[2006-07-27] Origins of the Slavic Cross
is common knowledge that the Cross is the primarily symbol of Christianity. It represents Christ's execution for the sins of humanity. The use of the Cross to identify Christianity and Christians was started by the Emperor Constantine. When he made Christianity the official religion of the Roman Empire, he replaced the eagles, which symbolized the god Caesar, with the Cross of Christ. Different Christian traditions have developed a variety of Cross designs over the two millennium since Christ's death. One such Cross is the Slavic Cross used by the Russian Orthodox Church. The Slavic Cross i [...]
[2006-07-27] Russian Spas
The mineral springs of Stavropolsky krai, known as the Russian Baden-Baden, have opened their 2006 season. Four major resorts there - Kislovodsk, Pyatigorsk, Essentuki and Zheleznovodsk - are filling up fast, despite their proximity to Chechnya and the other less-troubled, but still somewhat "rugged" republics in Russia's Caucasus region. Holiday-travelers come here for three weeks of bliss in 1980s-era resort centers, to repair their health with mineral baths and drinks, and to stroll around the four cities' magnificent parks. It's hard to scare Russians away, when they set their minds on ta [...]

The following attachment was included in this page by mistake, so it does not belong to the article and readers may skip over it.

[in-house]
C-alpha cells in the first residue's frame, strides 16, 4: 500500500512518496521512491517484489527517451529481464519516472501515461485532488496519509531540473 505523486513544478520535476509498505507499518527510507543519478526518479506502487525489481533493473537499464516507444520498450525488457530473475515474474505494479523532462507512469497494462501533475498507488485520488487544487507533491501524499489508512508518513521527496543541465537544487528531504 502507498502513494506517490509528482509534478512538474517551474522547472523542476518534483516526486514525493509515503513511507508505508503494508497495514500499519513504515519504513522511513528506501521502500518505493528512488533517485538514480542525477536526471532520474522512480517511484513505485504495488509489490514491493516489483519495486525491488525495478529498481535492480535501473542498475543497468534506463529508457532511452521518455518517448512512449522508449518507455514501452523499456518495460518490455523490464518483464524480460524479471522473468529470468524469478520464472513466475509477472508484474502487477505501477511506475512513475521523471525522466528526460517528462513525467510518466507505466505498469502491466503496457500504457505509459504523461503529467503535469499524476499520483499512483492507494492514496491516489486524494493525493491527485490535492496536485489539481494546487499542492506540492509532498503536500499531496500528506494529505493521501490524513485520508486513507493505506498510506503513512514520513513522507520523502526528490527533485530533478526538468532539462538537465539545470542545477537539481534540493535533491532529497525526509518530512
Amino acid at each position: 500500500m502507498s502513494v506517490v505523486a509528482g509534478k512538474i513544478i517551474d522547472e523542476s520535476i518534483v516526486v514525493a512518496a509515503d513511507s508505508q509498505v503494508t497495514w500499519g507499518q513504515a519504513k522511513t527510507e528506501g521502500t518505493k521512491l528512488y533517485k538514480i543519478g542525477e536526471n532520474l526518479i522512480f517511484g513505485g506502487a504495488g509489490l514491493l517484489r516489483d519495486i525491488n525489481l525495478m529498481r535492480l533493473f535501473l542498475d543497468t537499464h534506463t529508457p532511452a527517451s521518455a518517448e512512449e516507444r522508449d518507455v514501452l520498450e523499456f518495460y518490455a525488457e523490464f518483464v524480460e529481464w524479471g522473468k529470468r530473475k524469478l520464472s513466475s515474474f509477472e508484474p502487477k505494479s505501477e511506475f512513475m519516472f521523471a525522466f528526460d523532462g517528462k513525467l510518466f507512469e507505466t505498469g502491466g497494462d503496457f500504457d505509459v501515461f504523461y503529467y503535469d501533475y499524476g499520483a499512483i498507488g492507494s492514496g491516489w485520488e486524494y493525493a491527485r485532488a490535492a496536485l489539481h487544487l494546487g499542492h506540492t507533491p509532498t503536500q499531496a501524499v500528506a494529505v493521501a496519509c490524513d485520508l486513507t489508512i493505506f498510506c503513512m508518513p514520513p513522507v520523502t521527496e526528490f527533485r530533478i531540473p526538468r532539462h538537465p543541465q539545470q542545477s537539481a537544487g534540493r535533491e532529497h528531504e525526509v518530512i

[2006-07-27] Ded Moroz
Pere Noel, Weihnachtsmann, Sinterklaas, Shakhta Babah, Santa Clausa, Ded Moroz . . . Whatever you call him, the Gift Giver of Christmas owes his existence and spirit of generosity to St. Nicholas, Bishop of Myra. Nicholas' Feast Day is December 6 and has been observed in Russia for centuries where St. Nicholas was once known as Father Christmas. St. Nicholas is, also, a Saint in the Roman Catholic Church. During the Soviet Era, the celebration of the Nativity of Christ was forbidden. But, the spirit of St. Nicholas endured in the person of Ded Moroz, Grandfather Frost. The Russian Orthodox C [...]
[2006-07-27] Mealtime in Russia